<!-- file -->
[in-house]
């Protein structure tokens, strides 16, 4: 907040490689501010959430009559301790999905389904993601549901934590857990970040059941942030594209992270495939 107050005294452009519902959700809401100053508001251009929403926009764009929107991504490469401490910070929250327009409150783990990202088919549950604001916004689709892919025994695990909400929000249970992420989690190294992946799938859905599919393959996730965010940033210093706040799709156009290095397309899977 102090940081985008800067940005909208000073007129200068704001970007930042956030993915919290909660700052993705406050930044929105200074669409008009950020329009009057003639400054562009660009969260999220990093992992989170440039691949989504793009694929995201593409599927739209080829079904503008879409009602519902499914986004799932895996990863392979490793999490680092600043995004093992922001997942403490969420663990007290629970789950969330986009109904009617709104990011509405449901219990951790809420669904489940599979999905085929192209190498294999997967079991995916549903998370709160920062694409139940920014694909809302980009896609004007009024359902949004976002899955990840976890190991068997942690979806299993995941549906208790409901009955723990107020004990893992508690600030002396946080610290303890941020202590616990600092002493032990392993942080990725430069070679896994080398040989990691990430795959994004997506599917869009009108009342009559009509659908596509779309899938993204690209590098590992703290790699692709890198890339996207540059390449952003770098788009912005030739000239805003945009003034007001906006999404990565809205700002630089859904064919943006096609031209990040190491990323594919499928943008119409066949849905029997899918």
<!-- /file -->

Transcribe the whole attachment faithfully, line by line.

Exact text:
[in-house]
């Protein structure tokens, strides 16, 4: 907040490689501010959430009559301790999905389904993601549901934590857990970040059941942030594209992270495939 107050005294452009519902959700809401100053508001251009929403926009764009929107991504490469401490910070929250327009409150783990990202088919549950604001916004689709892919025994695990909400929000249970992420989690190294992946799938859905599919393959996730965010940033210093706040799709156009290095397309899977 102090940081985008800067940005909208000073007129200068704001970007930042956030993915919290909660700052993705406050930044929105200074669409008009950020329009009057003639400054562009660009969260999220990093992992989170440039691949989504793009694929995201593409599927739209080829079904503008879409009602519902499914986004799932895996990863392979490793999490680092600043995004093992922001997942403490969420663990007290629970789950969330986009109904009617709104990011509405449901219990951790809420669904489940599979999905085929192209190498294999997967079991995916549903998370709160920062694409139940920014694909809302980009896609004007009024359902949004976002899955990840976890190991068997942690979806299993995941549906208790409901009955723990107020004990893992508690600030002396946080610290303890941020202590616990600092002493032990392993942080990725430069070679896994080398040989990691990430795959994004997506599917869009009108009342009559009509659908596509779309899938993204690209590098590992703290790699692709890198890339996207540059390449952003770098788009912005030739000239805003945009003034007001906006999404990565809205700002630089859904064919943006096609031209990040190491990323594919499928943008119409066949849905029997899918």